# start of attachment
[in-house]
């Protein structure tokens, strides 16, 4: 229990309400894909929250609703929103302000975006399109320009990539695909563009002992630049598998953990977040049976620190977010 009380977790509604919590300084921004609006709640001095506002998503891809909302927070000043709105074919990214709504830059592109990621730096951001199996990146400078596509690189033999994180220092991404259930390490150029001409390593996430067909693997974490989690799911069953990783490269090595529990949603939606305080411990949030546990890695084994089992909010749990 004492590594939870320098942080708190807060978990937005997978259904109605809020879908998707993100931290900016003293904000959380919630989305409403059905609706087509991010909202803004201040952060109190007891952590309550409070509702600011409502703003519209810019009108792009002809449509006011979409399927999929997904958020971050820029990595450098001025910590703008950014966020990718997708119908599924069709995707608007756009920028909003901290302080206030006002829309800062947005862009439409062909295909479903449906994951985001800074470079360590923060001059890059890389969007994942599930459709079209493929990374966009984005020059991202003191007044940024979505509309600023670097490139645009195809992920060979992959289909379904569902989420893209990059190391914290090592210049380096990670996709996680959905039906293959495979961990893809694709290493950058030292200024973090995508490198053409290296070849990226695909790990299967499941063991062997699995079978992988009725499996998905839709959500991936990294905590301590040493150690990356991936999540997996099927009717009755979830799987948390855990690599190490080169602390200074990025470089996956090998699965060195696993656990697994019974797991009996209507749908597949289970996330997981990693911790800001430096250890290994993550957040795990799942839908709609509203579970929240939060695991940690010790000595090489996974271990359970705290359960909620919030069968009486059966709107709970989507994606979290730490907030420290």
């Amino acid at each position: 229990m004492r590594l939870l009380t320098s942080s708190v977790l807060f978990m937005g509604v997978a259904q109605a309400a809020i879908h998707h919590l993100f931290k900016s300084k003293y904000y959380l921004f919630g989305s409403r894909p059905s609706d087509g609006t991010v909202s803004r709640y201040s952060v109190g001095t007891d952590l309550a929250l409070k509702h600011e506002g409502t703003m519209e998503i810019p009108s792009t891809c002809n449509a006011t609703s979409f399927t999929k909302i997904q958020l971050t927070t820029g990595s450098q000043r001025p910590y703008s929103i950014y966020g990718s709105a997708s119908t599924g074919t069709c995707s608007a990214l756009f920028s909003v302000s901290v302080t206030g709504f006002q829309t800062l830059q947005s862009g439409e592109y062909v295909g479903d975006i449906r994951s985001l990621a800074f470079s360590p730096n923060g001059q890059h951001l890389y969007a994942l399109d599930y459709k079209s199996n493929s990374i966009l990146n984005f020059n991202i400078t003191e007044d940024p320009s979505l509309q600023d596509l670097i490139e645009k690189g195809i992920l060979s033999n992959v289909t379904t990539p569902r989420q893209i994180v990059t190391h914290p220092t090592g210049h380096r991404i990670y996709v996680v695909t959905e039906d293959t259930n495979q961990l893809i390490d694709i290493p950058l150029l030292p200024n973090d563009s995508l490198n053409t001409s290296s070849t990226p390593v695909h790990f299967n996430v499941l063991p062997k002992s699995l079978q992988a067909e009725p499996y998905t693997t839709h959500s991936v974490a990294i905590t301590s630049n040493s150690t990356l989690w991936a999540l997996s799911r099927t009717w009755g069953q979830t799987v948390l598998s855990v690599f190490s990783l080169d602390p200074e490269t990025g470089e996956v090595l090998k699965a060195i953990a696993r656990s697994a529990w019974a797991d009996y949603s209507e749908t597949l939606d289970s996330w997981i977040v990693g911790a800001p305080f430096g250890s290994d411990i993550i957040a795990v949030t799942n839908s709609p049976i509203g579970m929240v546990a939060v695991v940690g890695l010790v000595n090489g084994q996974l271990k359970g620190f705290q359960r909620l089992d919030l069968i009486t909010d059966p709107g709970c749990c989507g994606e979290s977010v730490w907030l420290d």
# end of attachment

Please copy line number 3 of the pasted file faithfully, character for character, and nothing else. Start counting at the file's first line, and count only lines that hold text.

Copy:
């Amino acid at each position: 229990m004492r590594l939870l009380t320098s942080s708190v977790l807060f978990m937005g509604v997978a259904q109605a309400a809020i879908h998707h919590l993100f931290k900016s300084k003293y904000y959380l921004f919630g989305s409403r894909p059905s609706d087509g609006t991010v909202s803004r709640y201040s952060v109190g001095t007891d952590l309550a929250l409070k509702h600011e506002g409502t703003m519209e998503i810019p009108s792009t891809c002809n449509a006011t609703s979409f399927t999929k909302i997904q958020l971050t927070t820029g990595s450098q000043r001025p910590y703008s929103i950014y966020g990718s709105a997708s119908t599924g074919t069709c995707s608007a990214l756009f920028s909003v302000s901290v302080t206030g709504f006002q829309t800062l830059q947005s862009g439409e592109y062909v295909g479903d975006i449906r994951s985001l990621a800074f470079s360590p730096n923060g001059q890059h951001l890389y969007a994942l399109d599930y459709k079209s199996n493929s990374i966009l990146n984005f020059n991202i400078t003191e007044d940024p320009s979505l509309q600023d596509l670097i490139e645009k690189g195809i992920l060979s033999n992959v289909t379904t990539p569902r989420q893209i994180v990059t190391h914290p220092t090592g210049h380096r991404i990670y996709v996680v695909t959905e039906d293959t259930n495979q961990l893809i390490d694709i290493p950058l150029l030292p200024n973090d563009s995508l490198n053409t001409s290296s070849t990226p390593v695909h790990f299967n996430v499941l063991p062997k002992s699995l079978q992988a067909e009725p499996y998905t693997t839709h959500s991936v974490a990294i905590t301590s630049n040493s150690t990356l989690w991936a999540l997996s799911r099927t009717w009755g069953q979830t799987v948390l598998s855990v690599f190490s990783l080169d602390p200074e490269t990025g470089e996956v090595l090998k699965a060195i953990a696993r656990s697994a529990w019974a797991d009996y949603s209507e749908t597949l939606d289970s996330w997981i977040v990693g911790a800001p305080f430096g250890s290994d411990i993550i957040a795990v949030t799942n839908s709609p049976i509203g579970m929240v546990a939060v695991v940690g890695l010790v000595n090489g084994q996974l271990k359970g620190f705290q359960r909620l089992d919030l069968i009486t909010d059966p709107g709970c749990c989507g994606e979290s977010v730490w907030l420290d």